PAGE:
CADY McCLAIN

Director, Producer, Artist

Handling Oppression

Posted on: October 3, 2016

Some of you have followed me for a long time, so you know my story and how I came out of a pretty wild childhood. For those of you who don’t, you can check out my book, or just give me the benefit of the doubt. But when I tell you I know what it’s like to be pushed down, oppressed, sat on (literally), and told to believe that I am less than I am -consistently  from many different people in many different walks of life, I am really not kidding.

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On day I realized: I am a magnet for people who like to make others feel bad. Why is this? Do I have a sign on my butt that says, “kick me?” Do I give off “walking wounded?” I don’t think so, and my friends don’t think so. So what’s the deal?

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I finally figured it out. I’m an artist, but not just as in the “I paint canvas” or in a “I’m a good actor” kind of way. I’m an artist in that I have a special gift, that I really love people. It gives me joy to help another human being. This is just a fact of who I am. I am also a communicator. I help people far and wide. This is also just a fact or who I am. I can’t be any different.

 It gives me joy to help another human being.

screen-shot-2016-10-03-at-10-55-45-amThere are some folks out there who are just the opposite: they like to smush people. The only way they feel good about themselves is when other people feel bad about themselves. I’m sure you’ve met some along your walk in life. Sure, there can be something appealing about the whole “gossipy/bitchy, I’m better than you are” thing, but deep down you know that’s One Unhappy Person, and that it makes you feel bad to participate in that kind of talk.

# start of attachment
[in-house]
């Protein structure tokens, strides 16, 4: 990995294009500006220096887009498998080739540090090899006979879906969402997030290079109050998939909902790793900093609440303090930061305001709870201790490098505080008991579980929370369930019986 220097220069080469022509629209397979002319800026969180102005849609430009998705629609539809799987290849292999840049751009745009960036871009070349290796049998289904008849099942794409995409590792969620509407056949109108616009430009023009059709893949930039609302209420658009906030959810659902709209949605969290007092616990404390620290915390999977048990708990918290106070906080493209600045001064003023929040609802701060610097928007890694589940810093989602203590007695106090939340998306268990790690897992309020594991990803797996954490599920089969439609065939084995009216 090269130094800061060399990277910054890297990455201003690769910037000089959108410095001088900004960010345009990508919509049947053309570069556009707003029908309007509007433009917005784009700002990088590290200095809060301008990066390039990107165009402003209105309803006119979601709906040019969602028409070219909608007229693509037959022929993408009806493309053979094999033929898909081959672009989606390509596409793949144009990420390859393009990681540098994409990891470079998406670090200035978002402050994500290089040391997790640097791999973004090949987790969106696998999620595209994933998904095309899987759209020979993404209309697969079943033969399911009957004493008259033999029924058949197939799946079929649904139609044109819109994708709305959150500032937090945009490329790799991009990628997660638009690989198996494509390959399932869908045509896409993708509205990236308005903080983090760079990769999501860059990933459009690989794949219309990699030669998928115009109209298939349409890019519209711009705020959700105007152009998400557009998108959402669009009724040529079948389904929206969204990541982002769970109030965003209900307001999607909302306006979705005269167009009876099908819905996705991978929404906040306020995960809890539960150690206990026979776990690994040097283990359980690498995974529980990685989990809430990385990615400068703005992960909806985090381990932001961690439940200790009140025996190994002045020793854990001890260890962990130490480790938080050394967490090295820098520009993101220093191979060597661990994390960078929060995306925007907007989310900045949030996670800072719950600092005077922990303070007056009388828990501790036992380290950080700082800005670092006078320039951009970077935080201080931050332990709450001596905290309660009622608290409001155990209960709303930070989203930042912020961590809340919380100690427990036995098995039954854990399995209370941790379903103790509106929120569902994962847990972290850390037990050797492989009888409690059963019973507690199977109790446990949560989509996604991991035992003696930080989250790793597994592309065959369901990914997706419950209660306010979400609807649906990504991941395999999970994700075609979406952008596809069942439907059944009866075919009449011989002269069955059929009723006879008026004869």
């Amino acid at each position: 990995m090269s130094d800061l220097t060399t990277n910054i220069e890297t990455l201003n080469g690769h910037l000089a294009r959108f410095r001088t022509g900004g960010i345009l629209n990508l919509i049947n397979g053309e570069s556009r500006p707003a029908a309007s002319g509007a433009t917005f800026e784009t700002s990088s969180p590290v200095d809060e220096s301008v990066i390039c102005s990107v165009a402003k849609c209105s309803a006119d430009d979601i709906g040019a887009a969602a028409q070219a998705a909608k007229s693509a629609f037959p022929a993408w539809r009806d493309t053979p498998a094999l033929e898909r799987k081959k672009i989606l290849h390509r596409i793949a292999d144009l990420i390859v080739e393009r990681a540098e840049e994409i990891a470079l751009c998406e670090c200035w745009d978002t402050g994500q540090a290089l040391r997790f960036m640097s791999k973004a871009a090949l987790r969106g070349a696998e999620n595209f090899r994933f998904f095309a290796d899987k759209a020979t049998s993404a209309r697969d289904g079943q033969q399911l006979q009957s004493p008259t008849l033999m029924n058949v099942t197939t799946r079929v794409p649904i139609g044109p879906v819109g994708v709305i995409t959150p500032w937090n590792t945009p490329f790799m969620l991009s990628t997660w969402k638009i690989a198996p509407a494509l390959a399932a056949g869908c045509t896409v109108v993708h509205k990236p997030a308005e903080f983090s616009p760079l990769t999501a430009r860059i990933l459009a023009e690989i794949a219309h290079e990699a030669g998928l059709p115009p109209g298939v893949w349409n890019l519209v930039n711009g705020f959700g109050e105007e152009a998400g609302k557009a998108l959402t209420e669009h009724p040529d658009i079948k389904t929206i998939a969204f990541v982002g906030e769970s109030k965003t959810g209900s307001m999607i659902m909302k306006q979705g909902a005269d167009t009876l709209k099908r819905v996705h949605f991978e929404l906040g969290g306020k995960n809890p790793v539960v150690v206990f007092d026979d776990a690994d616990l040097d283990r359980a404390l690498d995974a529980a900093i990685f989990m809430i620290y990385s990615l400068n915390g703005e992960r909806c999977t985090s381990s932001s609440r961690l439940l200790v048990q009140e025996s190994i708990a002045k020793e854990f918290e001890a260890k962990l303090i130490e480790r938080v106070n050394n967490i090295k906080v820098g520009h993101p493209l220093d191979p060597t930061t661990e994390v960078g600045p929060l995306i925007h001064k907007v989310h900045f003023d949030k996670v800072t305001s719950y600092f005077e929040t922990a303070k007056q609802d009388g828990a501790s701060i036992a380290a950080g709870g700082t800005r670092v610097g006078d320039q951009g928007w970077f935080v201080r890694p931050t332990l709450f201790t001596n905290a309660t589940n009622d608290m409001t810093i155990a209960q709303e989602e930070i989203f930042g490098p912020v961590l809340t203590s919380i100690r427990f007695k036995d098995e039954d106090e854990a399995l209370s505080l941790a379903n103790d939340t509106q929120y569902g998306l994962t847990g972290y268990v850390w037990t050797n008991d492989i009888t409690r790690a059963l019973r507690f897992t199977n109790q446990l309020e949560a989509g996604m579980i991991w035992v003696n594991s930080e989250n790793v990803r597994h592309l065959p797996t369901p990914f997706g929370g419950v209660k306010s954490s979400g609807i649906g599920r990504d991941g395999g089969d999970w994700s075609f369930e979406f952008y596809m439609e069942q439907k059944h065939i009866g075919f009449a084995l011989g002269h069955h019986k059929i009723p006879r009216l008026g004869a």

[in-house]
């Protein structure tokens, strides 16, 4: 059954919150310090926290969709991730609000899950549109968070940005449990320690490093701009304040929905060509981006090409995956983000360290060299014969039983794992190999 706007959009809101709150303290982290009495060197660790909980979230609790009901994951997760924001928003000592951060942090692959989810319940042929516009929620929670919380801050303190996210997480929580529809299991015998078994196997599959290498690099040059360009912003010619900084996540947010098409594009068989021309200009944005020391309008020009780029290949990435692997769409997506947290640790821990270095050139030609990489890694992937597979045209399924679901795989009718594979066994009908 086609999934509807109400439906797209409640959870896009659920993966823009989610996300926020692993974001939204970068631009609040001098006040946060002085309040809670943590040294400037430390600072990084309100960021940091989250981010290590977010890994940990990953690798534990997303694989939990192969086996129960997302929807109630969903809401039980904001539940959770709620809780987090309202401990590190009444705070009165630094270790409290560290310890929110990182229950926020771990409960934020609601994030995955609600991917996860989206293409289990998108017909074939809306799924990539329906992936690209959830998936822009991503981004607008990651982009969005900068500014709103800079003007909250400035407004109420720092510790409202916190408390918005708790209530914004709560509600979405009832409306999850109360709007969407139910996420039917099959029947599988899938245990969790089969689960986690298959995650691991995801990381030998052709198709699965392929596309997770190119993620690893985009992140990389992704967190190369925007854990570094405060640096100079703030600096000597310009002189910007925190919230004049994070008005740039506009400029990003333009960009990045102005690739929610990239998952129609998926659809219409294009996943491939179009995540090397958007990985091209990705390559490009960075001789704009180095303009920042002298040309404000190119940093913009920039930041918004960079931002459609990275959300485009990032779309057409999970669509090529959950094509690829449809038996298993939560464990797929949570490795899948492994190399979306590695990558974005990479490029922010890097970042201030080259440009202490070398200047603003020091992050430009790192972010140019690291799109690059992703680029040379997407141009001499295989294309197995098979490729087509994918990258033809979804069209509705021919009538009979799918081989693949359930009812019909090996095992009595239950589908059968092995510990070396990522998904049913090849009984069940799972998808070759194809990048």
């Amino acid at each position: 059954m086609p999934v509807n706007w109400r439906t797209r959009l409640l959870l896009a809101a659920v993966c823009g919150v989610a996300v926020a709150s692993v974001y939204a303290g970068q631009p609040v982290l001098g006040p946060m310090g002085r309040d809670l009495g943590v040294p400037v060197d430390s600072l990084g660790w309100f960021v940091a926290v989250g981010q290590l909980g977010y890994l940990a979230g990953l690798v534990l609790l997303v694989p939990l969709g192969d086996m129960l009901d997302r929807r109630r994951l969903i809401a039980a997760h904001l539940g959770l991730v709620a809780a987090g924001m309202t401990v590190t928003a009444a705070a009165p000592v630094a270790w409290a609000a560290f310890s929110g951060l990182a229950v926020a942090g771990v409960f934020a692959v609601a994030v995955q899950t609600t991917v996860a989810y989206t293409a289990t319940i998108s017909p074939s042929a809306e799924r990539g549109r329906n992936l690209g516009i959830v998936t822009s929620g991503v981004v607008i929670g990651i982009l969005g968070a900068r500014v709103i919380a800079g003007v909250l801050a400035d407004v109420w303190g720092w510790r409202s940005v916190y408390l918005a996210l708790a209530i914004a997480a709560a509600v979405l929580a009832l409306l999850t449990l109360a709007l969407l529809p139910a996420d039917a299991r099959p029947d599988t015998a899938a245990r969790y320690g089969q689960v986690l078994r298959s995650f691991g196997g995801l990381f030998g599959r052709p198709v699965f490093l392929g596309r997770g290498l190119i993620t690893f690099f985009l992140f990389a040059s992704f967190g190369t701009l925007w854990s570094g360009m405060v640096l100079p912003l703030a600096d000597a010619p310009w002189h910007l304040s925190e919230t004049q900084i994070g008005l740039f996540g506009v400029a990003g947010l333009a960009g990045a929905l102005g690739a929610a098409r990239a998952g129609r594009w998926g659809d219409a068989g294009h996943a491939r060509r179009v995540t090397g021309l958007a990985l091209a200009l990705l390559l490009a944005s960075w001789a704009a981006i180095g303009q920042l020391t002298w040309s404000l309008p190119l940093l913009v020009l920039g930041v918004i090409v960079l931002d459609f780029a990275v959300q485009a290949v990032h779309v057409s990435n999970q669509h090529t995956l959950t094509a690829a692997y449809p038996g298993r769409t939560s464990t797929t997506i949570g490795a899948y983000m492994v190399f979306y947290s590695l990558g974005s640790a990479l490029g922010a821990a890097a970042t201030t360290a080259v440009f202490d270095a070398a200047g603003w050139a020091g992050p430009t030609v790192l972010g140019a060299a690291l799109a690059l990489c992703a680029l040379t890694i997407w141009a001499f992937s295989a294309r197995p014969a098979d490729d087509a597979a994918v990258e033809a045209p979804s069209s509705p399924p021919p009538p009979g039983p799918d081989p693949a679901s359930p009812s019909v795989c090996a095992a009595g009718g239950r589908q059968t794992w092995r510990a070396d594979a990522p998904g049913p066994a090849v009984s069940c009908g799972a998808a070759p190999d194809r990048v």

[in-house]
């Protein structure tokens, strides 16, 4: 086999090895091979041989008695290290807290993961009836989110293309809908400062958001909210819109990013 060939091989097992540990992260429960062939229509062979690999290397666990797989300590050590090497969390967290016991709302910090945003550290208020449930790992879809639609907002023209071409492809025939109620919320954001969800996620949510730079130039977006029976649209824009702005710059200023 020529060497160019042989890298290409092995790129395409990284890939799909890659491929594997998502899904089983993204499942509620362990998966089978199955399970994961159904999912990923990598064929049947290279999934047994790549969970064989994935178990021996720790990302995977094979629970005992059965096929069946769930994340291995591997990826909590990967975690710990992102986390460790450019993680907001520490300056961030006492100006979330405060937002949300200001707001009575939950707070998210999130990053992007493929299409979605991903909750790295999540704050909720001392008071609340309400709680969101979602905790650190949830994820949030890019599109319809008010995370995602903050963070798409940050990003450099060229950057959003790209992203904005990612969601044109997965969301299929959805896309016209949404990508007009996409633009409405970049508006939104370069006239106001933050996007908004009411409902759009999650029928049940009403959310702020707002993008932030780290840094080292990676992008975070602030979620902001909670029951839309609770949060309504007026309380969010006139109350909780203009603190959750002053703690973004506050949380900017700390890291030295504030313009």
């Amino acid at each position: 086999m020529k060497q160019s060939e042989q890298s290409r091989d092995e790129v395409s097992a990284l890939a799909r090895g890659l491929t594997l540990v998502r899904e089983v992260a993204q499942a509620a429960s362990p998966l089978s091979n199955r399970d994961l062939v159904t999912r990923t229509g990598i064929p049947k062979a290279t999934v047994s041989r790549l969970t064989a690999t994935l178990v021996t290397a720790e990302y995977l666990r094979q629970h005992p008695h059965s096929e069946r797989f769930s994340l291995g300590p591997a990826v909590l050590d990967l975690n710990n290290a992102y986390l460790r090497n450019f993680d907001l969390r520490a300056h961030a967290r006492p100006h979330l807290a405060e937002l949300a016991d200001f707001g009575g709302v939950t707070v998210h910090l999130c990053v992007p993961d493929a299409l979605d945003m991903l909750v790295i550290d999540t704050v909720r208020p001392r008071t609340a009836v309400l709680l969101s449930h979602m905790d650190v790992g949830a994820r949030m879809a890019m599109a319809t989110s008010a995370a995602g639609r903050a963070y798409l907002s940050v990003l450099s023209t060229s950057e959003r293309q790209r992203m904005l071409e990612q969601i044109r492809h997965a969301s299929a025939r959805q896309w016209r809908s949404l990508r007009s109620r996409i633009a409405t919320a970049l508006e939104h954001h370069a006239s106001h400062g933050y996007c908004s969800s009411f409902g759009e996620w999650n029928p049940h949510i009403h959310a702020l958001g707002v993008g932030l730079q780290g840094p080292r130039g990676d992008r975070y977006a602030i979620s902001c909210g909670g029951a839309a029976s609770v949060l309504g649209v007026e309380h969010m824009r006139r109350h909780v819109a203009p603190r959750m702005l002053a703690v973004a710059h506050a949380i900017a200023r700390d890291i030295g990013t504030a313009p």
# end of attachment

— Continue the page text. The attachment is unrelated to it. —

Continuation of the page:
My documentary is taking the issue of oppression and bias head on, but men aren’t the only offenders. Women may be the one’s who are suffering from being oppressed but we are also contributors to our oppression and therefore an essential part of liberating ourselves from it.

Women may be the one’s who are suffering from being oppressed but we are also contributors to our oppression and therefore an essential part of liberating ourselves from it.

I’m sure you’re wondering, “WTF? Dude’s be like, frickin’ rude to me sometimes! I don’t deserve that!” And you are right. You don’t deserve it. But what are you doing to stop it?

I am not letting myself off the hook. Here’s an example of when I should have done something and didn’t.

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On a soap set, a few of us actors were gathered waiting for a scene to begin. I had recently cut bangs in my hair. One of the men (a pretty famous guy whose job was secured by his many years of work there) said to me, “I’d never f*#k a woman with bangs.”

Yes, he actually said that. And this was one of the “nice guys.”

What did I do? Did I say, “That’s totally inappropriate and an unacceptable way to speak to me.”? No. I did not. I was shocked, but I laughed it off. I didn’t even say, “Well, thank goodness because I wouldn’t touch you with a ten foot pole.” I said NOTHING.

What did I do? I said NOTHING.

This is me participating in my own oppression. This is one of a thousand times I have heard this kind of talk on set.

I was worried I wouldn’t be seen as cool. I was worried I would lose my job. At that moment, my personal dignity and the respect I should have earned (I had two Emmy’s at the time) was less important than my need to “keep the peace.” But what peace? Who’s peace?